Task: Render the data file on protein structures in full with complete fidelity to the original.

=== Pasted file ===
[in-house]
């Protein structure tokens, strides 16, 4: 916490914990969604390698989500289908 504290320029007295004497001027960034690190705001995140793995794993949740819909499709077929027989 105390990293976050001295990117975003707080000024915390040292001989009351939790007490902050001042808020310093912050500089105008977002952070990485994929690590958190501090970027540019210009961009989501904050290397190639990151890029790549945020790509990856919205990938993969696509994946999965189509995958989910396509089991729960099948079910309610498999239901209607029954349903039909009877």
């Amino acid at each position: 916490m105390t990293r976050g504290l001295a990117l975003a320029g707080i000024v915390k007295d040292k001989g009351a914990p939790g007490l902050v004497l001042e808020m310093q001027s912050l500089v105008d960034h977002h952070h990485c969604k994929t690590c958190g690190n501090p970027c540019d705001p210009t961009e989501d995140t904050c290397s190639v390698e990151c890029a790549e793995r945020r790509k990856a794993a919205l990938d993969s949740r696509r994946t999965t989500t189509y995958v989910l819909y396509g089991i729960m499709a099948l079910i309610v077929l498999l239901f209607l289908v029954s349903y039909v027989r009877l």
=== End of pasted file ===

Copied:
[in-house]
């Protein structure tokens, strides 16, 4: 916490914990969604390698989500289908 504290320029007295004497001027960034690190705001995140793995794993949740819909499709077929027989 105390990293976050001295990117975003707080000024915390040292001989009351939790007490902050001042808020310093912050500089105008977002952070990485994929690590958190501090970027540019210009961009989501904050290397190639990151890029790549945020790509990856919205990938993969696509994946999965189509995958989910396509089991729960099948079910309610498999239901209607029954349903039909009877």
């Amino acid at each position: 916490m105390t990293r976050g504290l001295a990117l975003a320029g707080i000024v915390k007295d040292k001989g009351a914990p939790g007490l902050v004497l001042e808020m310093q001027s912050l500089v105008d960034h977002h952070h990485c969604k994929t690590c958190g690190n501090p970027c540019d705001p210009t961009e989501d995140t904050c290397s190639v390698e990151c890029a790549e793995r945020r790509k990856a794993a919205l990938d993969s949740r696509r994946t999965t989500t189509y995958v989910l819909y396509g089991i729960m499709a099948l079910i309610v077929l498999l239901f209607l289908v029954s349903y039909v027989r009877l």